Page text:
Children in this community were better nourished compared with children of the same age from other studies conducted in Bangladesh.19,20 In the present study 39% and 32% of the children, respectively, were malnourished and stunted, which is still very high and proved to be major risk factors for diarrheal morbidity. Most episodes of diarrhea were of short duration; 87% of episodes were ≤ 3 days in duration. This may explain the comparatively low collection rate of diarrheal stool samples for etiologic diagnosis (62%). The percentage of children having persistent diarrhea was only 0.4%, which was considerably less than that observed in another field study.21 The low incidence of persistent diarrhea could be explained by the average better nutritional status of these children.

The association of diarrheal illness with seasons is a well-established fact.23 In this study, we have found the most pronounced seasonality with a large number of diarrheal episodes in the warm months of the year (March–August).

One of the interesting findings of our study was the association between ABO blood group types of the children with overall diarrheal illness. The association between different enteropathogens, especially ETEC and V. cholerae O1, and ABO blood groups has been well studied.26,27 Our data suggests that overall diarrheal illness is significantly higher in children with blood group O and AB, compared with children with blood group A and blood group B. This is the first report of a relationship between blood group and overall diarrheal incidence. In other studies, investigators have not looked for an association of blood groups with overall diarrheal diseases. Children with blood groups O and AB also were more prone to E. histolytica-associated diarrhea, but this association was not statistically significant.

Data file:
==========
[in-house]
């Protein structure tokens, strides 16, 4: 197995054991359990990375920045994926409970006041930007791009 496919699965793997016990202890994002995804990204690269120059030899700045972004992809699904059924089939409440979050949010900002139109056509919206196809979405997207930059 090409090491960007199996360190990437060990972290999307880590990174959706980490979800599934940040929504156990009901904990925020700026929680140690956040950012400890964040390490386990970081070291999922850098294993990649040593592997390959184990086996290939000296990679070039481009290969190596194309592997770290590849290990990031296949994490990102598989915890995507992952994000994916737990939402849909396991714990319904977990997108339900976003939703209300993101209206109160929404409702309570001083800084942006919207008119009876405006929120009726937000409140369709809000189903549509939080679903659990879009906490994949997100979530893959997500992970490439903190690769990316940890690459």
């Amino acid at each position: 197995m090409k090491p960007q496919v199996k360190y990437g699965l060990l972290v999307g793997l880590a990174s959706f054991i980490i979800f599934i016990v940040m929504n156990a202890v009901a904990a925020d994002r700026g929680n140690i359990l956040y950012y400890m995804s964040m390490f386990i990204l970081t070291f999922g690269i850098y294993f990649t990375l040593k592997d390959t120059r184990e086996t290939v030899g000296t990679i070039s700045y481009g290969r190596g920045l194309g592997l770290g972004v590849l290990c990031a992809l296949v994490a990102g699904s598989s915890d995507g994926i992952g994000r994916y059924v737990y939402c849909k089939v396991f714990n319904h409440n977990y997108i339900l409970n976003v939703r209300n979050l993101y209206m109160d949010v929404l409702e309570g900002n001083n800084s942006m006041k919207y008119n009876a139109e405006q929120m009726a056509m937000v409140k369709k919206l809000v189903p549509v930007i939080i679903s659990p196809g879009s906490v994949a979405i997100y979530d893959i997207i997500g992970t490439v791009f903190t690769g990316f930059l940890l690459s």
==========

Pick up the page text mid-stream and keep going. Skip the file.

Our study demonstrated that the etiologic agents of diarrhea in the Mirpur community were essentially identical to those found in other studies,18,24 except for E. histolytica and Aeromonas, which were isolated more frequently with diarrheal stools. The status of Aeromonas sp. as a human enteric pathogen is controversial.28,29 A case-control study in this community in the future may explain this controversy. The isolation rate of Cryptosporidium from diarrheal stool was higher (8.4%) when compared with the clinical study conducted at the ICDDR,B Hospital in Dhaka which isolated Cryptosporidium from only 3.5% of the diarrheal stools.30 This difference may be caused by the different methods used for the diagnosis of Cryptosporidium infection. In our study, we used an antigen detection test for diagnosis, whereas the study at the ICDDR,B Hospital used microscopy. The present study has shown that along with Aeromonas sp., ETEC, and Cryptosporidium parvum, E. histolytica is also a major enteropathogen in the community children of Mirpur, Dhaka. The isolation rate of E. histolytica was 8%, which was higher than that found in another study.31 The low isolation rate of E. histolytica reported by Zaki and others31 may be due to the exclusive use of stool microscopy, which has a low sensitivity and is no longer recommended. In Egypt, a recent survey using antigen detection tests showed an even higher isolation rate of E. histolytica in individuals presenting with acute diarrhea to an outpatient clinic.32 Additional studies in other communities will be required to derive the overall contribution of amebiasis to diarrheal disease.